One of the most important drivers in ushering in the fourth industrial revolution– Industry 4.0– is 5G technology. Enhanced mobile broadband, massive machine type networking, and ultra-reliable low latency communication are the three major use cases for 5G technologies. This means that providers would have to deal with problems like network coverage and durability, data integrity, and stability, as well as the need for decentralized architectures (for compute, storage, and security). Furthermore, data protection and autonomy are becoming more important to the troika of users, regulators, and governments.
Hardware (chip and sensor technology) and applications (AI/ML and AR/VR) advancements are paving the way for the Industry 4.0 revolution. However, blockchain is one of the core innovations that merit further R&D in the telecommunications and networking space. We can’t ignore the fact that using blockchain technology presents several problems, including efficiency and scalability issues, as well as safety and security concerns.
5G Network Coverage and Reliability
Operators will need to be able to effectively handle those ultra-dense networks to meet 5G small cell density specifications. In a self-organizing network setup, blockchain networks can allow for safe peer-to-peer connectivity with base stations in a network or even relay network output data to be used for AI algorithms to better control and optimize radio access networks. Some improvements to the network can be implemented using blockchain-enabled smart contracts or a rules engine in SON that was set up before configuring or upgrading the network configuration.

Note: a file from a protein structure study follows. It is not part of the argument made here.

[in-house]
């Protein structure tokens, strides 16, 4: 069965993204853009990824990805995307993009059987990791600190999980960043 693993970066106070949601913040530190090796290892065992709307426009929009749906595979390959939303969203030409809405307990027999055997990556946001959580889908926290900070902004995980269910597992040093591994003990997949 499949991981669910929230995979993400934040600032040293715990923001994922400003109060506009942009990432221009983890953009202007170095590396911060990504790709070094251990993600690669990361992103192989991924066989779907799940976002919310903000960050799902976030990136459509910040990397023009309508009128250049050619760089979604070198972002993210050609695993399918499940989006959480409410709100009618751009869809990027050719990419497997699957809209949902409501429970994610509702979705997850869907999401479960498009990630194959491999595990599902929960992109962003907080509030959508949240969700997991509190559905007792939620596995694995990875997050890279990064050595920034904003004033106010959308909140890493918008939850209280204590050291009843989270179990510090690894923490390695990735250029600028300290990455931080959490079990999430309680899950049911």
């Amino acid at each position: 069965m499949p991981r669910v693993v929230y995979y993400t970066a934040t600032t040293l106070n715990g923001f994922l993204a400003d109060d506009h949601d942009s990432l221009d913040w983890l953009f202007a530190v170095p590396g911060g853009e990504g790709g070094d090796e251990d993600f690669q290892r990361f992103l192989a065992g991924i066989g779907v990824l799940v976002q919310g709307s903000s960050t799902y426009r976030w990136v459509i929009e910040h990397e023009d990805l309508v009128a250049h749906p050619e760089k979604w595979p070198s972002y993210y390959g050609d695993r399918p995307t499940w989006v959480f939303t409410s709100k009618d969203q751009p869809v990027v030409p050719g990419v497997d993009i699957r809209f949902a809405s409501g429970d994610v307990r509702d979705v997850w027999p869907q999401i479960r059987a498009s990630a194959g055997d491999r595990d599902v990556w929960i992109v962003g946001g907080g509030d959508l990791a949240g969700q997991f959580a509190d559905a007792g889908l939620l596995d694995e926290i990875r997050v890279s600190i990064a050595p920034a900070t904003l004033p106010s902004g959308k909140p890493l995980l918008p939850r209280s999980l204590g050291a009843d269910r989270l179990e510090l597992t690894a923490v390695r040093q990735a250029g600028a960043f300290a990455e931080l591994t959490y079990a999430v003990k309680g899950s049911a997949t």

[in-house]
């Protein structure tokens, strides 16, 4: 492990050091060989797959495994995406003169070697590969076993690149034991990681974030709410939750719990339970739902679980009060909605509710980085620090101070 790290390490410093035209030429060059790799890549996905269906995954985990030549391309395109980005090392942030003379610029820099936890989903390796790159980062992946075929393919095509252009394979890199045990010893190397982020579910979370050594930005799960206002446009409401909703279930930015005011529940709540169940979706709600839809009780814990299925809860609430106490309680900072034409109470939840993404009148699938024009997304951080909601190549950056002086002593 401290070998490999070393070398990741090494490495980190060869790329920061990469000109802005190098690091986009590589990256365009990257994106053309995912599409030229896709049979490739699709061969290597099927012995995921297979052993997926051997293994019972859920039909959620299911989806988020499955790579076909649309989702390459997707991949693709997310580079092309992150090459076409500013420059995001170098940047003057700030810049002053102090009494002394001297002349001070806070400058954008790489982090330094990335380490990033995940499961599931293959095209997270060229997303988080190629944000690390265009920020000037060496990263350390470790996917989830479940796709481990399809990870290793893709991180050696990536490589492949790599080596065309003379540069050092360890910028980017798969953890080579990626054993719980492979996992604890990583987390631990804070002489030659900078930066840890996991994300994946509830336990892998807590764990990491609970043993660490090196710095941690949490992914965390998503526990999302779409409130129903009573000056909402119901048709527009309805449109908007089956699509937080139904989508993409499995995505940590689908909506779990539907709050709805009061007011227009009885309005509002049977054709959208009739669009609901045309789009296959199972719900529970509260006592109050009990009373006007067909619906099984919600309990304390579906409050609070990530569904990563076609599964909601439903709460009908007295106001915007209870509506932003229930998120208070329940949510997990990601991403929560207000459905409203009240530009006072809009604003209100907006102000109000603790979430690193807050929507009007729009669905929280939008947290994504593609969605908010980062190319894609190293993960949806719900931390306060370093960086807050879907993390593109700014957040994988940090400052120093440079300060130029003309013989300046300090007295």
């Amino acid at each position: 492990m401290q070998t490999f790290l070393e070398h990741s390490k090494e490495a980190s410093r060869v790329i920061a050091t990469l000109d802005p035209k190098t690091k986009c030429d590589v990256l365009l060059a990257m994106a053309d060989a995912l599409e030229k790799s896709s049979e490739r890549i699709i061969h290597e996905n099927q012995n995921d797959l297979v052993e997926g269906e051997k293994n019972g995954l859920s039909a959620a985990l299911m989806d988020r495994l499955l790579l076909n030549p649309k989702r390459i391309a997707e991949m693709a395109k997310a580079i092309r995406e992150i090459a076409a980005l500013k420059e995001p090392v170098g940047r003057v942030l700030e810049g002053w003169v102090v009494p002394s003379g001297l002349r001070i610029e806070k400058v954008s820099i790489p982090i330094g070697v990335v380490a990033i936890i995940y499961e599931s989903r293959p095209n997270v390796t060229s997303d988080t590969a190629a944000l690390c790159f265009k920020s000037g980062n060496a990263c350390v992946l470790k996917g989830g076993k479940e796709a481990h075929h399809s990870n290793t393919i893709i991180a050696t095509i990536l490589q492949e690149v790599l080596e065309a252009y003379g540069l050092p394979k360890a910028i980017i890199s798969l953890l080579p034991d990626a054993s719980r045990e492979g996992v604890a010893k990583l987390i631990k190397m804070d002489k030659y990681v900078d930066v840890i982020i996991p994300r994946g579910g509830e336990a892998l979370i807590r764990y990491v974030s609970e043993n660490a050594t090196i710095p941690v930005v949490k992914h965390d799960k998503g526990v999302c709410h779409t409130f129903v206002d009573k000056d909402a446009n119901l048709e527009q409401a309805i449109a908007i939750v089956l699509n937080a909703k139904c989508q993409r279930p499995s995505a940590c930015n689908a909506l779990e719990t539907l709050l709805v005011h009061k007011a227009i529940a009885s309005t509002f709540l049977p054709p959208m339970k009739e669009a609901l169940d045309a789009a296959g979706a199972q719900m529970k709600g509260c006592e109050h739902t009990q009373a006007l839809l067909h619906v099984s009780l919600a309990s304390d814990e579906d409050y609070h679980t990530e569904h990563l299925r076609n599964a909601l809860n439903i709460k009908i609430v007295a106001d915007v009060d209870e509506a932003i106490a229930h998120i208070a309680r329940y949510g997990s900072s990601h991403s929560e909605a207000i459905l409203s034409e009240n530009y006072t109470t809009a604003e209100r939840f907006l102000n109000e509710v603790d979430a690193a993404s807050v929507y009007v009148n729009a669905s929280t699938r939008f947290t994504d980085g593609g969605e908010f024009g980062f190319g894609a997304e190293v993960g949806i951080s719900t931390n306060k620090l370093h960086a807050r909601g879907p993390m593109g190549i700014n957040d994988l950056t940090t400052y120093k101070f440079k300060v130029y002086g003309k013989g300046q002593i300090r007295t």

Integrity and security of data
For various AI algorithms, blockchain may serve as a stable archive of data/transactions. The data from which AI learns is just as strong as the data from which it learns. Consensus algorithms, the immutability of blockchain transfers, and cryptography-based encryption will all contribute to data privacy and security. The use of blockchain in the healthcare industry for safely saving and exchanging patient data is well known.
Smart contracts can allow business-oriented applications such as billing, by providing an immutable record of a user’s communications with the network (s). It can also manage automatic network resource-sharing settlements between various telco networks.
Owing to its distributed structure and peer-to-peer network characteristics, blockchain lends itself well to decentralized architectures. This may be the single most compelling explanation for many people to assume the blockchain is a forerunner of a modern, more user-centric internet (in comparison to the model today). We won’t have to recall different identities (usernames and passwords), and users will have more say of who has access to their data. People will have a single id that will allow them to enter networks from different operators without being connected to a single one.
For 5G edge computing use cases involving vehicular networks, public blockchain models may be used to allow the exchange of vehicular and traffic details. This will be seen as a fast and permanent record for settling car insurance cases.
The requirement for a large network of IoT devices to connect with millisecond latency in settings such as smart cities and UAV fleets can be met through blockchain-enabled control and authentication of such devices.
Although the platform and its future applications are exciting, blockchain also needs to address the problem of scalability before it can be used effectively in telecom networks. The robustness of smart contracts will have to be checked on a scale that networks like Ethereum have never seen before. Interoperability between various blockchain networks or frameworks must also be defined. The usage case of blockchain for auto insurance settlement is an example of collaboration between a diverse group of stakeholders, such as car suppliers, insurance agencies, operators, networking service providers, and regulators.